Thursday, October 16, 2008

Touchy subject

What not to read:

I read great books all the time and am always astonished by how many people do not. Having spoken to people in Barnes and Noble (and believe me I am glad people even still BUY books-- let alone read them!) all the time about their favorite authors or what they consider a great book, I am really astonished to see so many of them reading...-- well, I'll just put it right out there-- they read crap. One popular author is Jodi Picoult. Women often ask me about her books- some for book clubs, others simply because she is soup de jour and they want something new. Her stories may grab readers the way a train wreck or an accident on the highway slows rush hour, but the poetry of language and the just-dropped-me-off-on-the-moon feel are absent. She is not the worst of the lot-- try some of the chick lit that is so insanely popular (and I would classify the Twilight series in this category) and you'll wonder. At least I hope you will.

There was a time when it was difficult for women to get published and the most they could hope to write was little more than romance smut. Today, women have the opportunity and are among the majority of writers, but seemingly not the will to write anything more challenging than a self-imposed pablum. One might guess as to why this is... The meat and potatoes of bookstores is the self-improvement section. Reading is on the decline and what is read seems to be escapist material. Best selling authors are rare and making money in the book industry is nearly impossible. If you want to sell books you have to pander to the collective taste it seems.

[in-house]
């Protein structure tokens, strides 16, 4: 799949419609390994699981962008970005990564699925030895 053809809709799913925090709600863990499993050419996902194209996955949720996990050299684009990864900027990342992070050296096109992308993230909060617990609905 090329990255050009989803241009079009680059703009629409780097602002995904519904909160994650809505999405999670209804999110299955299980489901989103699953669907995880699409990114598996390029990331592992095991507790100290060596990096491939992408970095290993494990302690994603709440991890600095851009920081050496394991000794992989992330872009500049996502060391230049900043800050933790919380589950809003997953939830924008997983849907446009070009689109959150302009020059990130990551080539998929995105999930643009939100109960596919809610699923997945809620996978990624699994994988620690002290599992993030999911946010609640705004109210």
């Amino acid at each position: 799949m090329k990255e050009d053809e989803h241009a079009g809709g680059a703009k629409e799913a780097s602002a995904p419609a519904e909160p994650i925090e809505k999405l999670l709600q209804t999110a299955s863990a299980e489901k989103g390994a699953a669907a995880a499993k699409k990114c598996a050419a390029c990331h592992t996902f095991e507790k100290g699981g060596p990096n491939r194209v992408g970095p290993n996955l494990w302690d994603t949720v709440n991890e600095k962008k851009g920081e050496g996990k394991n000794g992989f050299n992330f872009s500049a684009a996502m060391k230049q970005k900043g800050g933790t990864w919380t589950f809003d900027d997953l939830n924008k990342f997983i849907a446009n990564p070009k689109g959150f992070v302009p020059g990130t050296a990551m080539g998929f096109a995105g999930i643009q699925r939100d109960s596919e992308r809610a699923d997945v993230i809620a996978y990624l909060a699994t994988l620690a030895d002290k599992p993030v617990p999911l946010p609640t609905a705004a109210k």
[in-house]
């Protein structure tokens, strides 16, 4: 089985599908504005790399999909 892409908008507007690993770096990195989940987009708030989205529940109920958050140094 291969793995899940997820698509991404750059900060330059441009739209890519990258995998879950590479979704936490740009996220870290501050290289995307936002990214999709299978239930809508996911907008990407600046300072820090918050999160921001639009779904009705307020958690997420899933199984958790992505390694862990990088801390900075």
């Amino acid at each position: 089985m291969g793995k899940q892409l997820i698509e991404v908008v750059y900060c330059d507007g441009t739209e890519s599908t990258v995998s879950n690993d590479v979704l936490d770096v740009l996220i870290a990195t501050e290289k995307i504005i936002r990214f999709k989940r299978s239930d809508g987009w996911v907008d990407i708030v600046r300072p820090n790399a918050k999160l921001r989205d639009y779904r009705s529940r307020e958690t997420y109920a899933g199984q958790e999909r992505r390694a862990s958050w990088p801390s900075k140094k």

But perhaps this says more about the reader than the writer. For with the decline of great fiction comes a decline in our collective ability to recognize art from craft, symphony from band, pirouette from spin. If we continue to tell ourselves we need the mental escapism that popular fiction offers, we will soon find that we are unable to enjoy the poetry of the word, the music of the tallest of tales, the word beyond time. When you are at the bookstore next, pick up Jeanette Winterson's 'Written on the Body' (if you can find it!) or take a glimpse into Rikki Ducornet's new book 'The One Marvelous Thing.' Robert Chatain of the Chicago Tribune says of Ducornet, "[she] writes like a stunned time-traveler, testifying in breathless fragments to exotic ages that have gone or never were. . . . It's startling and refreshing to encounter a writer whose work insists so relentlessly upon the magic of making tales."

Today I will leave you with a taste of 'The Leper's Companions' by Julia Blackburn,
"The old fisherman stopped mending his nets. His hands were stiff and painful and he laid them side by side on his lap, the fingers bunched together like the feet of dead birds...
... [and] as long as he kept singing he was cocooned in images: he was out at sea among the rolling waves of a storm, the backs of whales and silver fishes breaking through the surface of the water all around him. A catch of living things was thrashing at his feet in the boat, struggling for breath. But then as soon as his voice was silent, he was only here, frail in the sunshine..."


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